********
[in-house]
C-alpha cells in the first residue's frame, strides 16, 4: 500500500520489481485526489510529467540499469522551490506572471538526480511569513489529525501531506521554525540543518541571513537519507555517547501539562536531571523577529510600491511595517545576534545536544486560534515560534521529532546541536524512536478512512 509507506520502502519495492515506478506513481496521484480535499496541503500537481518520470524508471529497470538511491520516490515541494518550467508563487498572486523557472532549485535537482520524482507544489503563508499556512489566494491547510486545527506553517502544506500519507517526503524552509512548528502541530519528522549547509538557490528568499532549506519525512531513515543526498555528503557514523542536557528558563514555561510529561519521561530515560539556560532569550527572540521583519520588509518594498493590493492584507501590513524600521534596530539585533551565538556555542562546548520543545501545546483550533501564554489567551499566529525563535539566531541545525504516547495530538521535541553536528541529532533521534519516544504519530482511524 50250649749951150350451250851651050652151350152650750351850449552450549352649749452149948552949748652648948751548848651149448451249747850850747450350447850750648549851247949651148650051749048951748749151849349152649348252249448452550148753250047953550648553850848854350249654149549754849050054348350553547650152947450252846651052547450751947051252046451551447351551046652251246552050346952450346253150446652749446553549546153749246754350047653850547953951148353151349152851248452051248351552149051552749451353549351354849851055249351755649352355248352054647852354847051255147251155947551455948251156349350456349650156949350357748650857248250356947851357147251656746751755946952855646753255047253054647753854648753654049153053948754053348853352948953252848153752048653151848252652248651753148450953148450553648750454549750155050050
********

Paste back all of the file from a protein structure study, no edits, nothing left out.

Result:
[in-house]
C-alpha cells in the first residue's frame, strides 16, 4: 500500500520489481485526489510529467540499469522551490506572471538526480511569513489529525501531506521554525540543518541571513537519507555517547501539562536531571523577529510600491511595517545576534545536544486560534515560534521529532546541536524512536478512512 509507506520502502519495492515506478506513481496521484480535499496541503500537481518520470524508471529497470538511491520516490515541494518550467508563487498572486523557472532549485535537482520524482507544489503563508499556512489566494491547510486545527506553517502544506500519507517526503524552509512548528502541530519528522549547509538557490528568499532549506519525512531513515543526498555528503557514523542536557528558563514555561510529561519521561530515560539556560532569550527572540521583519520588509518594498493590493492584507501590513524600521534596530539585533551565538556555542562546548520543545501545546483550533501564554489567551499566529525563535539566531541545525504516547495530538521535541553536528541529532533521534519516544504519530482511524 50250649749951150350451250851651050652151350152650750351850449552450549352649749452149948552949748652648948751548848651149448451249747850850747450350447850750648549851247949651148650051749048951748749151849349152649348252249448452550148753250047953550648553850848854350249654149549754849050054348350553547650152947450252846651052547450751947051252046451551447351551046652251246552050346952450346253150446652749446553549546153749246754350047653850547953951148353151349152851248452051248351552149051552749451353549351354849851055249351755649352355248352054647852354847051255147251155947551455948251156349350456349650156949350357748650857248250356947851357147251656746751755946952855646753255047253054647753854648753654049153053948754053348853352948953252848153752048653151848252652248651753148450953148450553648750454549750155050050